S’PORE CARRIER STARING AT NET-DEBT SPOT
Airline may have to borrow money, sell bonds to fund record plane-buying spree
ARECORD plane-buying spree is poised to land Singapore Airlines Ltd in an unfamiliar territory. Southeast Asia’s biggest carrier is set to turn to a net-debt position as early as next year — for the first time in 13 years — as the company borrows money and sells bonds to meet capital expenditure needs, analysts say.
Singapore Airlines, which has traditionally limited its debt load, would benefit from raising funds more cheaply through borrowings to improve return ratios and valuations, say equity research firms, including OCBC Investment Research and Crucial Perspective.
The airline, which has US$53 billion (RM229.36 billion) of aircraft on order, expanded a medium-term note programme by two thirds to US$5 billion last month and said it intended to “proactively” take on more debt in future.
“I think it’s good for shareholders,” said Desmond Soon, Asia head of investment management at Western Asset Management Co, here.
A company that can borrow cheaply could have higher leverage, leading to an improved return on equity and, thus, better prospects for stockholders, he said.
Its five-year average return on equity — an indication of how efficient a company is at generating profits — is below that of Cathay Pacific Airways Ltd, according to data compiled by Bloomberg.
Singapore Airlines’s net debt may reach about S$660 million (RM2.05 billion) by the end of March next year, according to a report by Eugene Chua at OCBC Investment Research on February 9. That compared with net cash of about S$3.3 billion for the 12 months through March last year, Bloomberg-compiled data showed.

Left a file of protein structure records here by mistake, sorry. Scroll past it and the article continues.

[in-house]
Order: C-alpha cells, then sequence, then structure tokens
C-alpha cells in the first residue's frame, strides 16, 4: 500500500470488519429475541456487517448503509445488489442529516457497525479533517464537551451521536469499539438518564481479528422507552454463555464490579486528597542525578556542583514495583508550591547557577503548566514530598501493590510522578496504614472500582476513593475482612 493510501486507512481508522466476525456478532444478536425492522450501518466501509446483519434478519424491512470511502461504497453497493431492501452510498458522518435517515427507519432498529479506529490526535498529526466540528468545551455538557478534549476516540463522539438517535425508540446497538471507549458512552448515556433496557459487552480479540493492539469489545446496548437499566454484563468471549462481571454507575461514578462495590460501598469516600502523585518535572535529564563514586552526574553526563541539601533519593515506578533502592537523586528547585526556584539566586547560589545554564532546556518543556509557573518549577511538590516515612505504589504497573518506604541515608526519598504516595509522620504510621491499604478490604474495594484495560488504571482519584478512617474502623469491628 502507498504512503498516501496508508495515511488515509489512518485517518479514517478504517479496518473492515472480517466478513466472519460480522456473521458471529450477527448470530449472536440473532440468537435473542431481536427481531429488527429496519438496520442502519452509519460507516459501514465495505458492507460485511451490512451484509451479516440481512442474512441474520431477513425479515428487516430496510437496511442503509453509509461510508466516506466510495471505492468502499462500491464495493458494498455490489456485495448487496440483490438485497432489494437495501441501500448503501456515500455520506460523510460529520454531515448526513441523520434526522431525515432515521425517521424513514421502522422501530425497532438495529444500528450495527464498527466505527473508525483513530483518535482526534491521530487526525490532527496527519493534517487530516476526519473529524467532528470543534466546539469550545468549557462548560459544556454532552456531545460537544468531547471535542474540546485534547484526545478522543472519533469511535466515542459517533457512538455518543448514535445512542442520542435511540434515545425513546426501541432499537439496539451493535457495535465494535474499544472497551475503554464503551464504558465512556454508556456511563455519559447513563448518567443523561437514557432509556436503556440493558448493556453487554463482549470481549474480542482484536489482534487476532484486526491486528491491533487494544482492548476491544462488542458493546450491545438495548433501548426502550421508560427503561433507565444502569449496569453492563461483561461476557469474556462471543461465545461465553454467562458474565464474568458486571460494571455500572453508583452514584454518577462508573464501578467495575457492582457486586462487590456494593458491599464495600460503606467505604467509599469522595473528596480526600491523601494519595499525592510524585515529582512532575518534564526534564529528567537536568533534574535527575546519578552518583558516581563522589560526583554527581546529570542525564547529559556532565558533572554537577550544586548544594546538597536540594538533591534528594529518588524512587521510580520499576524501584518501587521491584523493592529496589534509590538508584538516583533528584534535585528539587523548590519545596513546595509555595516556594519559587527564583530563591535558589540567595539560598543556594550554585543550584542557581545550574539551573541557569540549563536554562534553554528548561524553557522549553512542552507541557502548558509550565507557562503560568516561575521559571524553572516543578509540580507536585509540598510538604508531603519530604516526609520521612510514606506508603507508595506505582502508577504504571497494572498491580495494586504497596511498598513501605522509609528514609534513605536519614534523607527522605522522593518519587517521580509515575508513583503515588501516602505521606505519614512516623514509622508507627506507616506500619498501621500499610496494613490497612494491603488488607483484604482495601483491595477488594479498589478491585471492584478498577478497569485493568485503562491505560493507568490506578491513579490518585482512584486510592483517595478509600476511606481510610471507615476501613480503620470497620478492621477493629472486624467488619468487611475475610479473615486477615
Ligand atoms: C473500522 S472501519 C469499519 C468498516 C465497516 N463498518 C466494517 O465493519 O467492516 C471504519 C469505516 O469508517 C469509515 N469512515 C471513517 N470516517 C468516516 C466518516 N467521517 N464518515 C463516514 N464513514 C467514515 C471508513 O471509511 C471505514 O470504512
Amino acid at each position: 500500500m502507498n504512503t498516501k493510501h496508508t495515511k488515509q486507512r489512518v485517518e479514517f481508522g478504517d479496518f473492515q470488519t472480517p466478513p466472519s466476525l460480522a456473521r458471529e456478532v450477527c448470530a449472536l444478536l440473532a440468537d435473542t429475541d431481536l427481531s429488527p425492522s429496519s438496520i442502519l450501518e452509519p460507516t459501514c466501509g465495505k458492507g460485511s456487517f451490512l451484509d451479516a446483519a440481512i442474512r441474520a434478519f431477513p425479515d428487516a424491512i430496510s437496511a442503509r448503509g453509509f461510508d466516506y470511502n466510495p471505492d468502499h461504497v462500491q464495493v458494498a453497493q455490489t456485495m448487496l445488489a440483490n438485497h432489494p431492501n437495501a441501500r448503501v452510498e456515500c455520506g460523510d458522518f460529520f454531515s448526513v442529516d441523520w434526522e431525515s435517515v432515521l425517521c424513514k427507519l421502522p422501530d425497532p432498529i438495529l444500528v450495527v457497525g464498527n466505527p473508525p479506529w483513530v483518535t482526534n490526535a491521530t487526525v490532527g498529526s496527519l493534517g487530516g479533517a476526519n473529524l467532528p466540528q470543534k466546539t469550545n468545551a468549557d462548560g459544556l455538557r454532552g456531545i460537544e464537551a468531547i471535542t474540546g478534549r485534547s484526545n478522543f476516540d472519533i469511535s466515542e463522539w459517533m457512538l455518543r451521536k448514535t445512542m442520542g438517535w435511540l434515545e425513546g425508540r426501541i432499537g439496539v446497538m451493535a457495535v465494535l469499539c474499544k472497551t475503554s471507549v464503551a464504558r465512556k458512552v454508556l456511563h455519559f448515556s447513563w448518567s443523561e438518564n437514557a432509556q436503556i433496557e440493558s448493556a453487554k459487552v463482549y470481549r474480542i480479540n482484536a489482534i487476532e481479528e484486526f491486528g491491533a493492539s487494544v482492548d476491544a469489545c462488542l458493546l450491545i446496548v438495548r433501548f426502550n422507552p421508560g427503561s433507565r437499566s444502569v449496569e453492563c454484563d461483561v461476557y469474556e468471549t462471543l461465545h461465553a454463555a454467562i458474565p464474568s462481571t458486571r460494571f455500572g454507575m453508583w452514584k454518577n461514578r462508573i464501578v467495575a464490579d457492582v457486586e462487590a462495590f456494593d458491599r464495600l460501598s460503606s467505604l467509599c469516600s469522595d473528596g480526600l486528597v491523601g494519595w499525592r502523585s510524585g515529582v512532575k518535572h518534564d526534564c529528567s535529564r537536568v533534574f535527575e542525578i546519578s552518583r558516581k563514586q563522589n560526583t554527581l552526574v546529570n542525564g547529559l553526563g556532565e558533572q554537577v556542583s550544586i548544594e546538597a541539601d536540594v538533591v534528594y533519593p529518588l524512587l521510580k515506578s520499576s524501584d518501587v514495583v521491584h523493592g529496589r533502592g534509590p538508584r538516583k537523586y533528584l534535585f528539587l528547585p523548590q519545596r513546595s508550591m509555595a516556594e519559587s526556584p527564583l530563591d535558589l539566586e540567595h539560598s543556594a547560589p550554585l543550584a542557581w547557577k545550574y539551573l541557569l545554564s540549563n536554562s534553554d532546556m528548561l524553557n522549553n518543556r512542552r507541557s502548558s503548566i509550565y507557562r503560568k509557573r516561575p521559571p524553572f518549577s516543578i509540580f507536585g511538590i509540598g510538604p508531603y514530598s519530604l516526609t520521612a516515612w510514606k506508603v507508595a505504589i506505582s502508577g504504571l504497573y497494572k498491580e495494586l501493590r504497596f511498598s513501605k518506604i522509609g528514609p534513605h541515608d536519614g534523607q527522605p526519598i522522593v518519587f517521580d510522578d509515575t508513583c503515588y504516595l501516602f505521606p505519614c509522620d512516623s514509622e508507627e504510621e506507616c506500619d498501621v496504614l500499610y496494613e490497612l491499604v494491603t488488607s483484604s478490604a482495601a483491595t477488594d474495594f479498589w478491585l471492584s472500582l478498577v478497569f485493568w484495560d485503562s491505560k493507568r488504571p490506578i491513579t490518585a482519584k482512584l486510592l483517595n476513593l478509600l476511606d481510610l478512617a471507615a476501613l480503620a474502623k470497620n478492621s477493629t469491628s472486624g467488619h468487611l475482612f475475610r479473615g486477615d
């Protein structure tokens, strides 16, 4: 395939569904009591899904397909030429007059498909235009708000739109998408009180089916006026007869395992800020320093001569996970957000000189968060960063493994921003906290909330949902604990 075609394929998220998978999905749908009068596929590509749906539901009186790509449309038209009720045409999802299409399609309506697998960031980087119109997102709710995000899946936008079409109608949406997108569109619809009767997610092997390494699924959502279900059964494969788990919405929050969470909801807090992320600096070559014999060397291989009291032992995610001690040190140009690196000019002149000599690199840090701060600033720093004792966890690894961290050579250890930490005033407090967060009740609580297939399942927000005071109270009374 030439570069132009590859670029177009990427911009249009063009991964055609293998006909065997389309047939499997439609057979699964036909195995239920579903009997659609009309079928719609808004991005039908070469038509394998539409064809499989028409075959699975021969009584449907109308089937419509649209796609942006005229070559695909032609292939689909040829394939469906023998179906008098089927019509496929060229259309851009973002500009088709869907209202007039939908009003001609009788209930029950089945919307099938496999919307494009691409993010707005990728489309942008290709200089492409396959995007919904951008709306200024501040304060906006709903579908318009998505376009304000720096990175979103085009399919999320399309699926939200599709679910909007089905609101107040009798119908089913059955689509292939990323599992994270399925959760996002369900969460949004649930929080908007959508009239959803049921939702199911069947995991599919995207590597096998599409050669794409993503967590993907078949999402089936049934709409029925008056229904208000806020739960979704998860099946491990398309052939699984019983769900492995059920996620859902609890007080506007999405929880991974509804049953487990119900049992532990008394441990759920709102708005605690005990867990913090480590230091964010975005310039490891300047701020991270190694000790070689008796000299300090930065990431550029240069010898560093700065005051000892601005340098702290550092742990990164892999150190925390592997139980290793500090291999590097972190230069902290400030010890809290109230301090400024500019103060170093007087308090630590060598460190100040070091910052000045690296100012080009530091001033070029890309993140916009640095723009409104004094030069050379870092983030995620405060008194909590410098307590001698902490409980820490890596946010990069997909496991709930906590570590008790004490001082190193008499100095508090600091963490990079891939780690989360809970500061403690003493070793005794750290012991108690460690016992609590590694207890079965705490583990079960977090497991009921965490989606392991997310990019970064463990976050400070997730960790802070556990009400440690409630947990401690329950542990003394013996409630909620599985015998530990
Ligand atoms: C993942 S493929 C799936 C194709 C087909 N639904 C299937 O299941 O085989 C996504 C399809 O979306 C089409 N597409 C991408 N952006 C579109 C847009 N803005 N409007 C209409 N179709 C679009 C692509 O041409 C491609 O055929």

A net-debt position occurs when a company’s debt exceeds its cash and equivalents.
“Historically there has been lot of criticism Singapore Airlines’s balance sheet is lazy” because of its cash pile, said Corrine Png, chief executive officer of Crucial Perspective.
Singapore Airlines has the smallest debt-to-equity ratio among 11 major airlines on the MSCI Asia Pacific Index at 10.3 per cent, compared with 126 per cent for Cathay Pacific, data compiled by Bloomberg showed.
Capital expenditure at Singapore Airlines will average US$4.3 billion annually for the five years through March 2022, based on company figures in an investor presentation in November. The spending will peak in the 12 months beginning April next year, the year Singapore Airlines intends to restart the world’s longest non-stop flight.
Singapore Airlines has 214 planes on order, including 39 long-range aircraft from Boeing Co with a list price of US$13.8 billion. Discounts are customary in the industry for large orders.
The carrier is trading at 3.1 times of enterprise value to trailing 12-month earnings before interest, tax, depreciation, amortisation and rent costs, compared with eight times for Cathay Pacific, data compiled by Bloomberg showed. A lower figure means investors value Singapore Airlines less than Cathay Pacific. Bloomberg
Singapore Airlines’s net debt may hit about S$660 million by the end of March next year, compared with net cash of about S$3.3 billion for the 12 months through March last year.